With the failure to breach the Mareth Line, Montgomery ordered the New Zealand Corps on a dangerous and daring left hook through the Matmata Hills where troglodytes lived to attack the rear of the German and Italian forces at El Hamma. The combined German and Italian Armies were now commanded by First Italian Army General Giovanni Messe. German General von Arnim was leading the fight in the north of the country.
After a long and rough drive from El Guettar over an unimproved road that Google Maps had directed us to we arrived at sunset in Matmata where many inhabitants still live in caves. As it turned out the 18 kilometer dirt road that Google Maps had directed us to was the route that the New Zealand Corps advanced on El Hamma after engaging and pushing back the 164th Light Afrika Division and 21st Panzer Division at the Tebaga Gap.
We made a quick tour of one of the Star Wars sets and an abandoned troglodyte cave community and headed to the Museum of Mareth Line. It was being opened especially for us and officials were expecting us in the morning.
After a tour of the museum by Tunisian military public affairs officer Mohammed Ali Attafi who spoke impeccable English, I asked him if he knew the location of Rommel's Bunker. During my research I had come across some videos where adventurers had explored the area and found the bunker complex. None of the videos or any other sources of information that I scoured the internet for gave the location of the bunker. One video claimed it was too dangerous because of the hostile environment and its isolation in the uninhabited desert. "It is not for the fainted hearted," it concluded.
Mohammed gave us precise instructions and even pinpointed it on Google Satellite. I marked it and after an 8 kilometer, 15 minute drive, the last three kilometers over a dirt track we arrived at the complex which now overlooks the under construction Gabes to Mareth hi-way.
The three-part bunker complex has long corridors that go deep into the mountain with some small rooms dug into the hillside making them impervious to bombs. There is no indication of damage. There was little graffiti, no garbage or human presence that often mark such abandoned places. It was strange to imagine that this place was where the legendary Desert Fox had directed much of the Battle for Tunisia from November 1942 to March 1943.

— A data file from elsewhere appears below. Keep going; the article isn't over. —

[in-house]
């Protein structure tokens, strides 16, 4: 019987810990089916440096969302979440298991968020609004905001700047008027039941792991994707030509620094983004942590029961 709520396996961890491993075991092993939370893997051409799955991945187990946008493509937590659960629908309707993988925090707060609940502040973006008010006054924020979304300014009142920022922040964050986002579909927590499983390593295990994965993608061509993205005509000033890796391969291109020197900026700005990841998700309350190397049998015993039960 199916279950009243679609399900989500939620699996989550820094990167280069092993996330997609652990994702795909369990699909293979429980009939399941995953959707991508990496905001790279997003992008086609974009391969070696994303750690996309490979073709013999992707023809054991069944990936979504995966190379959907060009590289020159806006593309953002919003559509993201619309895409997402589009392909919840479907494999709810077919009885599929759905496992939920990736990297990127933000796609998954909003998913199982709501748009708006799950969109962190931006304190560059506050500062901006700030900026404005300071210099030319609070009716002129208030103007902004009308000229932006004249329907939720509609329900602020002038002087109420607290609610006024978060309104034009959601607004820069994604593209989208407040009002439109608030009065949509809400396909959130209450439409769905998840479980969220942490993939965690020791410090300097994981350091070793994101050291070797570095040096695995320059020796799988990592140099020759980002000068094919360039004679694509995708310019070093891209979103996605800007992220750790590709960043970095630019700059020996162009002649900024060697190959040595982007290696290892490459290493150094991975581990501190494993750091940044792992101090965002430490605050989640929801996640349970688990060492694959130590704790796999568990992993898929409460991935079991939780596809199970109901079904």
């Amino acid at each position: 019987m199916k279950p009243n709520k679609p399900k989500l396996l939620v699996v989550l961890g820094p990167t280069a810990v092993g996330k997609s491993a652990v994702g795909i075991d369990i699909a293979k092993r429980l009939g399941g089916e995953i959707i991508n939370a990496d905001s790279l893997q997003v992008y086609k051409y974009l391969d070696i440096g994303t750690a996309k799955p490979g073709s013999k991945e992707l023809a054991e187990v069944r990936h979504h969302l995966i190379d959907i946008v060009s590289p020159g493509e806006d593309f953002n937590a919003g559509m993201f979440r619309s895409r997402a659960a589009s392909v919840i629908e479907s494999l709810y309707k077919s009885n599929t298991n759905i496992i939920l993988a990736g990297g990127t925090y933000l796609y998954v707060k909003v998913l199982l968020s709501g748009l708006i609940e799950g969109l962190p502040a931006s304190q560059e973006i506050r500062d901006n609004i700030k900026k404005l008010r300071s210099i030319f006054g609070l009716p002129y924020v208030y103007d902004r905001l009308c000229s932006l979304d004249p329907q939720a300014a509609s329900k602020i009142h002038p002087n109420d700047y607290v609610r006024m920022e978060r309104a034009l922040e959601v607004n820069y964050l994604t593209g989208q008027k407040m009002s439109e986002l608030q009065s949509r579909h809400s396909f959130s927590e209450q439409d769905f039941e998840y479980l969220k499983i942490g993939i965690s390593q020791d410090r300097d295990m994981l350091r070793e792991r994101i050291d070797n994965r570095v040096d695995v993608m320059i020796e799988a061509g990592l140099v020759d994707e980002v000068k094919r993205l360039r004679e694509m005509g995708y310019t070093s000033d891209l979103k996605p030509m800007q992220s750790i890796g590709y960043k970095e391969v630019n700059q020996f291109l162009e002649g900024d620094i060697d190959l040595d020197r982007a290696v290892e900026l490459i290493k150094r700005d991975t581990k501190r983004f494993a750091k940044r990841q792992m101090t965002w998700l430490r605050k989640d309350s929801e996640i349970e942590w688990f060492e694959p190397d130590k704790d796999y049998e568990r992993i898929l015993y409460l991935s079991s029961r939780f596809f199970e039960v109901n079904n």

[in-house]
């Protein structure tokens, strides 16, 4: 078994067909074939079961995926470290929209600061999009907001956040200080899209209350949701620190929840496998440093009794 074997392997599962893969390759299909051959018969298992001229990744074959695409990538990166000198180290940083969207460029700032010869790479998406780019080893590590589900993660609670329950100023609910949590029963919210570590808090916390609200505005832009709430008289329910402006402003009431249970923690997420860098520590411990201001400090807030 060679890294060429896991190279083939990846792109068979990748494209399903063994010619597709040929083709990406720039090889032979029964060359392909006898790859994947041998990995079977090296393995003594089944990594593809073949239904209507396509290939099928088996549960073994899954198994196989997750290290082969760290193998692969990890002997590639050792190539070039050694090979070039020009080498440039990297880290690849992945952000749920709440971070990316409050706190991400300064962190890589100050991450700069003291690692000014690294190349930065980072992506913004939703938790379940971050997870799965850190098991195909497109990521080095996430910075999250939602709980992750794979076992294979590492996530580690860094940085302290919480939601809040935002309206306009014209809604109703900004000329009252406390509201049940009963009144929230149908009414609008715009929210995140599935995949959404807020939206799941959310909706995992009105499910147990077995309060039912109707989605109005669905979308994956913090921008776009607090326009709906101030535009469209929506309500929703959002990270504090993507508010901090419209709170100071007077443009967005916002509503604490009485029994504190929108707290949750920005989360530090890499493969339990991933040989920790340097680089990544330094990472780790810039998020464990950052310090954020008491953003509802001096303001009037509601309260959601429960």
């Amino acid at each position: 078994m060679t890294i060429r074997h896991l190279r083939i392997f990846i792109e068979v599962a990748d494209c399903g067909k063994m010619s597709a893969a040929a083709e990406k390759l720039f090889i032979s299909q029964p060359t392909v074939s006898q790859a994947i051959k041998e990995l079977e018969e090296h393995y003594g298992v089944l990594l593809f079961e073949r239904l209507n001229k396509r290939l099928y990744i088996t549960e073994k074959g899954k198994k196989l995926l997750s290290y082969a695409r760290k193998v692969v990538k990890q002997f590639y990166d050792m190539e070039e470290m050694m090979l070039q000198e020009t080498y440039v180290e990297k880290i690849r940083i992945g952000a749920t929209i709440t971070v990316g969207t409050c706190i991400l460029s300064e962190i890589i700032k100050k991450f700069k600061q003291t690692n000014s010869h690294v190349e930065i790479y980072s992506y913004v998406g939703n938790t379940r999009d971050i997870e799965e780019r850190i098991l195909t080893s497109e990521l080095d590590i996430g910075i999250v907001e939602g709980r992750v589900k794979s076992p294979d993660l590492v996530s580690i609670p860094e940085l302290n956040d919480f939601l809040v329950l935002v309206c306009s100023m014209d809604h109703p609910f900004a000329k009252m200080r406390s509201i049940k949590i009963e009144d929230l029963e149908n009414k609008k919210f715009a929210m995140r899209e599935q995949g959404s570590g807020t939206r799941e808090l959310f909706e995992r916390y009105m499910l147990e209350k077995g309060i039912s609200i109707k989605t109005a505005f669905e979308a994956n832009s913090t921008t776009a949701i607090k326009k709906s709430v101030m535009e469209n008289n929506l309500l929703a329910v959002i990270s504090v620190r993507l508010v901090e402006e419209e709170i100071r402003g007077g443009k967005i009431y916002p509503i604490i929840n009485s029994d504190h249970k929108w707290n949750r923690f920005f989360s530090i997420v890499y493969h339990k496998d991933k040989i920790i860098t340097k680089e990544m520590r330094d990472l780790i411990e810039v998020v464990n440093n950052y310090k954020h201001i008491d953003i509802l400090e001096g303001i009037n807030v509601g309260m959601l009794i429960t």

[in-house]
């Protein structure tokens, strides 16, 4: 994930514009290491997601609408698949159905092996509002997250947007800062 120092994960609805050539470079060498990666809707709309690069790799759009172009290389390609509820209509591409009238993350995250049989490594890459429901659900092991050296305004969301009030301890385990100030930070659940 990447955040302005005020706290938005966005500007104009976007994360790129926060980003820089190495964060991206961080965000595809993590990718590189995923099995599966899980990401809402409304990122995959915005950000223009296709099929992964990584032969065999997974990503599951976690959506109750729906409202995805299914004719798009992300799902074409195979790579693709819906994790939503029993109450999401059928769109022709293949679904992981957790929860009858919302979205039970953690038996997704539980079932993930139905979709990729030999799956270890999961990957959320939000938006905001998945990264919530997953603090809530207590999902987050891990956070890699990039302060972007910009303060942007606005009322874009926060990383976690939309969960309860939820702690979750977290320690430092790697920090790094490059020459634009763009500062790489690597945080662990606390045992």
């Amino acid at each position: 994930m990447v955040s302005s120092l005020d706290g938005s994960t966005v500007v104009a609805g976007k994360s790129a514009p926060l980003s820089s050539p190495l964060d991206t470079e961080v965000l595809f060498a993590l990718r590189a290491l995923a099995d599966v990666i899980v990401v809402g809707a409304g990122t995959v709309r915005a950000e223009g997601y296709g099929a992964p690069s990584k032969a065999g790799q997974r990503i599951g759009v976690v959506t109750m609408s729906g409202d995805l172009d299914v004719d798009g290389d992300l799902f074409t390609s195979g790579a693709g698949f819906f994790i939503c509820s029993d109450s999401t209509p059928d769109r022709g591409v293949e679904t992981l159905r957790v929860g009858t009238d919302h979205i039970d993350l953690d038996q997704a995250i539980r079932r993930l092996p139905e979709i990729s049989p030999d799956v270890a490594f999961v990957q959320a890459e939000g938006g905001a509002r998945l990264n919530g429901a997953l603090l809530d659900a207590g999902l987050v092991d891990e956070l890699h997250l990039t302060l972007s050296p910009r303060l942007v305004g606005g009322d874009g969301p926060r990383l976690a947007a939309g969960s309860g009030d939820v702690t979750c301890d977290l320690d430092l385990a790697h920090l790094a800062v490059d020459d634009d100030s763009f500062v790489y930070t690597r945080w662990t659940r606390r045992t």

By 28 March 1943, the New Zealanders had eventually succeeded in threatening Messe's rear and with Montgomery circumventing the bunker system, the Italian general gave the order that all Axis forces on the Mareth Line be withdrawn. He was able to hold up the 1st Armoured Division assault at El Hamma long enough to regroup north of Gabes at Wadi Akarit.
The Battle of the Mareth Line was over.
Combined divisions of Patton's II Corps called "Benson Force" broke through the Italian controlled hills on 7 April and raced down the abandoned road toward Gabes. The British 8th Army penetrated the Italian defenses at Wadi Akarit and Messe was ordered to retreat 240 kms north to form a defensive line with von Arnim's Afrika Korps at Enfidaville.
945 men killed
51 tanks lost
7,000 prisoners (2,500 of whom were German)
Axis casualties are undetermined
The 15th Panzer Division had suffered many losses, the 164th Light Afrika Division lost most of its weapons and vehicles. The 80th Infantry Division "La Spezia" suffered losses of nearly 50 percent and the 16th Infantry Division "Pistoia" was almost annihilated (Wikipedia)
At 5pm on 7 April 1943 US II Corps Benson Force met up with lead elements of the British 8th Army near Gabes.
The Battle for Tunisia now moved to the north and the final push to Tunis.
Longstop Hill and Hill 609 |